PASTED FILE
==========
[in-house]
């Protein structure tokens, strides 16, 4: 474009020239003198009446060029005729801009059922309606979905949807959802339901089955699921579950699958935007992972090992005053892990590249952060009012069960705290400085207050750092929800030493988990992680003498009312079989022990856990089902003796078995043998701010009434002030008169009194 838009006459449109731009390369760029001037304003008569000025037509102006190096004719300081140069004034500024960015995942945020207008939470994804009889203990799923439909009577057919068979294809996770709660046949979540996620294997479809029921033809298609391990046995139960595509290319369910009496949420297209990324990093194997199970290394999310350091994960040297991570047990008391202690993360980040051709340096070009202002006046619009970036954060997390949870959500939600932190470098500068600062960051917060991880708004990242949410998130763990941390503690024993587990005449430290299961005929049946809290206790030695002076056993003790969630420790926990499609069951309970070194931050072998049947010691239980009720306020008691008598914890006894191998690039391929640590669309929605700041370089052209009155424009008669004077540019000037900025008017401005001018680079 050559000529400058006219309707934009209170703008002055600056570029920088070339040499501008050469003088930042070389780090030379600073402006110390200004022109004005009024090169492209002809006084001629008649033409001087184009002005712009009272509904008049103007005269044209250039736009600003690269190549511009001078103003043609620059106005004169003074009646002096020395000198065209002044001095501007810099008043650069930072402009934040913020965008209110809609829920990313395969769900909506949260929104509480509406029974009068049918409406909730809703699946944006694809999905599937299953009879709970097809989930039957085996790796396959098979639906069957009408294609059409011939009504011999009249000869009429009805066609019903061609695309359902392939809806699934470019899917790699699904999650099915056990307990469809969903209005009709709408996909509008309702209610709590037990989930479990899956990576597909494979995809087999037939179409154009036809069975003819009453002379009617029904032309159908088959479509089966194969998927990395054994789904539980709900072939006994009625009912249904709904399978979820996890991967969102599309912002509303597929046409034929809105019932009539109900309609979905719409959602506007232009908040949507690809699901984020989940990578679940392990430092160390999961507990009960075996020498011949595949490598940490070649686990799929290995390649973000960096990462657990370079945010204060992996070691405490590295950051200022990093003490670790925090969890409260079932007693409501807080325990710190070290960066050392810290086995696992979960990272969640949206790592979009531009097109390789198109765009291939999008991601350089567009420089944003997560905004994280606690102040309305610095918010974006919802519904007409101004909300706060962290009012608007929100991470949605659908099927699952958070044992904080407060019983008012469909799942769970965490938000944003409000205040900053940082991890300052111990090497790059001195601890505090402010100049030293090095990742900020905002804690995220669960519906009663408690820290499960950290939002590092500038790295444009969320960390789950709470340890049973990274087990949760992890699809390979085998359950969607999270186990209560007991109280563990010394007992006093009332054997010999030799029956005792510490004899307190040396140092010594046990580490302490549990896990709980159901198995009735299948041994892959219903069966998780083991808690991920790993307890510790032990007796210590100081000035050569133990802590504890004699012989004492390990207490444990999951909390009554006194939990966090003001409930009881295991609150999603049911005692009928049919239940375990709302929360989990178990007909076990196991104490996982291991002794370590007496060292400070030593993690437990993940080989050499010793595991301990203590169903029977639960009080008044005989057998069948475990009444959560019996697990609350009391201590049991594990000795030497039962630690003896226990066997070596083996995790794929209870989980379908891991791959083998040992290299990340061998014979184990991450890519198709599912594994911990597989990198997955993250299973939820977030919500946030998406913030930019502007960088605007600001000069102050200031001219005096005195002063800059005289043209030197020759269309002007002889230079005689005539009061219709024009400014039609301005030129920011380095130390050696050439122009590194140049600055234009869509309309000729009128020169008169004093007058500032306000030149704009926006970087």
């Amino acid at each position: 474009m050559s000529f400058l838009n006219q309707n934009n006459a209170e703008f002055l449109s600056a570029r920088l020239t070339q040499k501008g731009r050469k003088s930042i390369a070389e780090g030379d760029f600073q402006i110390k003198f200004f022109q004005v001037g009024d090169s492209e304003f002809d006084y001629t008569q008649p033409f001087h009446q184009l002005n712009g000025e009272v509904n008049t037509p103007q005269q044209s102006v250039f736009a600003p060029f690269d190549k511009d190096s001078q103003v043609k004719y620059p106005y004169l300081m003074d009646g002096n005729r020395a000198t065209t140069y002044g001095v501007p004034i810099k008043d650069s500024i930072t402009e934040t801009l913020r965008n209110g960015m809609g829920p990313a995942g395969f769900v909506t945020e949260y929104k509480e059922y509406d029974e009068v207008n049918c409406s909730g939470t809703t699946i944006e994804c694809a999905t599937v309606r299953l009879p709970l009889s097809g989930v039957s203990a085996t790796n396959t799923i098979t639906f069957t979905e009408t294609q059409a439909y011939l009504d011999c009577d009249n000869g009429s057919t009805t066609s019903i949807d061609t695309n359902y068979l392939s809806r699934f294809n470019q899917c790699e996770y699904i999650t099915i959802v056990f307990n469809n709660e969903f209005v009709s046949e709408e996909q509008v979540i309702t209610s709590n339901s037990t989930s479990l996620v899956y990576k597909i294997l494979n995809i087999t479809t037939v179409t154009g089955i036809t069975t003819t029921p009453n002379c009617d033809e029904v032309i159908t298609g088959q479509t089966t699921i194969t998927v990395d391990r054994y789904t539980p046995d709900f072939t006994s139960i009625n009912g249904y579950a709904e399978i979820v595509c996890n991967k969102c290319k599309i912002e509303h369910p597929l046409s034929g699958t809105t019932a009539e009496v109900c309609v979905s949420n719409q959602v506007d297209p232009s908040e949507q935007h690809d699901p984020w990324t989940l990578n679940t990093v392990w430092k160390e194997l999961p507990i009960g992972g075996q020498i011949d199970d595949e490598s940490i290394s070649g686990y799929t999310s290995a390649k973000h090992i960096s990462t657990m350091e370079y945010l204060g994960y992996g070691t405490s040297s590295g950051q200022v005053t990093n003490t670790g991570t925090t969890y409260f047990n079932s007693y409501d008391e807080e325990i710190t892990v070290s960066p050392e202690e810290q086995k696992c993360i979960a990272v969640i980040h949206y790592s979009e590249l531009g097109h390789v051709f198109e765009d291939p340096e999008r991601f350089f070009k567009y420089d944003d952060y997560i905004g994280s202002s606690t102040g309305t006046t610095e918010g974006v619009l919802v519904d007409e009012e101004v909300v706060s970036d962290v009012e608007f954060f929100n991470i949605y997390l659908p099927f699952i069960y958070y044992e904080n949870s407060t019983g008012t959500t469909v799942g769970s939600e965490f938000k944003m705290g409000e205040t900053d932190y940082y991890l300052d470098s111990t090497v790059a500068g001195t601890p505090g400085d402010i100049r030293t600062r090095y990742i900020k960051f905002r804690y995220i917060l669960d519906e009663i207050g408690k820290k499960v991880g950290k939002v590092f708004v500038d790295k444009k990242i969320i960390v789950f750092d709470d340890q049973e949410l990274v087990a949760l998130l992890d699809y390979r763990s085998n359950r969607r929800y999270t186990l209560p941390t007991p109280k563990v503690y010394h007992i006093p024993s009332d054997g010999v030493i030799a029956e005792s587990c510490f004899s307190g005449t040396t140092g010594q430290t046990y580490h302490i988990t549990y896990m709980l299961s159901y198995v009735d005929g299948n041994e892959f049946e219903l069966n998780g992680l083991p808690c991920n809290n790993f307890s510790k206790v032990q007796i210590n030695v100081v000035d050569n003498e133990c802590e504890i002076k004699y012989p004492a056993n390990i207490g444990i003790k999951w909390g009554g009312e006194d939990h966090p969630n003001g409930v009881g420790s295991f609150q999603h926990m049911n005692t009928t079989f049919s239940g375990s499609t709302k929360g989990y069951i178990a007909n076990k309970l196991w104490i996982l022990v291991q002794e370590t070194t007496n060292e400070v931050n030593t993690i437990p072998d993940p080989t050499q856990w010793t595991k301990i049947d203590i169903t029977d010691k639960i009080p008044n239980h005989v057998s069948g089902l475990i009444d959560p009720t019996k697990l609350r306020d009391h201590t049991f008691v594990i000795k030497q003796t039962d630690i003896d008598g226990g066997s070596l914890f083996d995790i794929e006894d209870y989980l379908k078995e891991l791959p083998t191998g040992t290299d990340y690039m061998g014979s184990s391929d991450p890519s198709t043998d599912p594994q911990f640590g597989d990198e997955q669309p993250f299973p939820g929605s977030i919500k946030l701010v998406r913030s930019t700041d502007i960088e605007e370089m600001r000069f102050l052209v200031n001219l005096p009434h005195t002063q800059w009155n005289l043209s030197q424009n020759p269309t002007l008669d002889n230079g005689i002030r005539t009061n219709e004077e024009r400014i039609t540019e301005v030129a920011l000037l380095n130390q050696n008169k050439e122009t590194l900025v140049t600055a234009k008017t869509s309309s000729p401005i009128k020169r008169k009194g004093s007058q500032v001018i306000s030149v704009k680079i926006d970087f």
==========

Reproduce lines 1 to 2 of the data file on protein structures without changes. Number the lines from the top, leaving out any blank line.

[in-house]
């Protein structure tokens, strides 16, 4: 474009020239003198009446060029005729801009059922309606979905949807959802339901089955699921579950699958935007992972090992005053892990590249952060009012069960705290400085207050750092929800030493988990992680003498009312079989022990856990089902003796078995043998701010009434002030008169009194 838009006459449109731009390369760029001037304003008569000025037509102006190096004719300081140069004034500024960015995942945020207008939470994804009889203990799923439909009577057919068979294809996770709660046949979540996620294997479809029921033809298609391990046995139960595509290319369910009496949420297209990324990093194997199970290394999310350091994960040297991570047990008391202690993360980040051709340096070009202002006046619009970036954060997390949870959500939600932190470098500068600062960051917060991880708004990242949410998130763990941390503690024993587990005449430290299961005929049946809290206790030695002076056993003790969630420790926990499609069951309970070194931050072998049947010691239980009720306020008691008598914890006894191998690039391929640590669309929605700041370089052209009155424009008669004077540019000037900025008017401005001018680079 050559000529400058006219309707934009209170703008002055600056570029920088070339040499501008050469003088930042070389780090030379600073402006110390200004022109004005009024090169492209002809006084001629008649033409001087184009002005712009009272509904008049103007005269044209250039736009600003690269190549511009001078103003043609620059106005004169003074009646002096020395000198065209002044001095501007810099008043650069930072402009934040913020965008209110809609829920990313395969769900909506949260929104509480509406029974009068049918409406909730809703699946944006694809999905599937299953009879709970097809989930039957085996790796396959098979639906069957009408294609059409011939009504011999009249000869009429009805066609019903061609695309359902392939809806699934470019899917790699699904999650099915056990307990469809969903209005009709709408996909509008309702209610709590037990989930479990899956990576597909494979995809087999037939179409154009036809069975003819009453002379009617029904032309159908088959479509089966194969998927990395054994789904539980709900072939006994009625009912249904709904399978979820996890991967969102599309912002509303597929046409034929809105019932009539109900309609979905719409959602506007232009908040949507690809699901984020989940990578679940392990430092160390999961507990009960075996020498011949595949490598940490070649686990799929290995390649973000960096990462657990370079945010204060992996070691405490590295950051200022990093003490670790925090969890409260079932007693409501807080325990710190070290960066050392810290086995696992979960990272969640949206790592979009531009097109390789198109765009291939999008991601350089567009420089944003997560905004994280606690102040309305610095918010974006919802519904007409101004909300706060962290009012608007929100991470949605659908099927699952958070044992904080407060019983008012469909799942769970965490938000944003409000205040900053940082991890300052111990090497790059001195601890505090402010100049030293090095990742900020905002804690995220669960519906009663408690820290499960950290939002590092500038790295444009969320960390789950709470340890049973990274087990949760992890699809390979085998359950969607999270186990209560007991109280563990010394007992006093009332054997010999030799029956005792510490004899307190040396140092010594046990580490302490549990896990709980159901198995009735299948041994892959219903069966998780083991808690991920790993307890510790032990007796210590100081000035050569133990802590504890004699012989004492390990207490444990999951909390009554006194939990966090003001409930009881295991609150999603049911005692009928049919239940375990709302929360989990178990007909076990196991104490996982291991002794370590007496060292400070030593993690437990993940080989050499010793595991301990203590169903029977639960009080008044005989057998069948475990009444959560019996697990609350009391201590049991594990000795030497039962630690003896226990066997070596083996995790794929209870989980379908891991791959083998040992290299990340061998014979184990991450890519198709599912594994911990597989990198997955993250299973939820977030919500946030998406913030930019502007960088605007600001000069102050200031001219005096005195002063800059005289043209030197020759269309002007002889230079005689005539009061219709024009400014039609301005030129920011380095130390050696050439122009590194140049600055234009869509309309000729009128020169008169004093007058500032306000030149704009926006970087």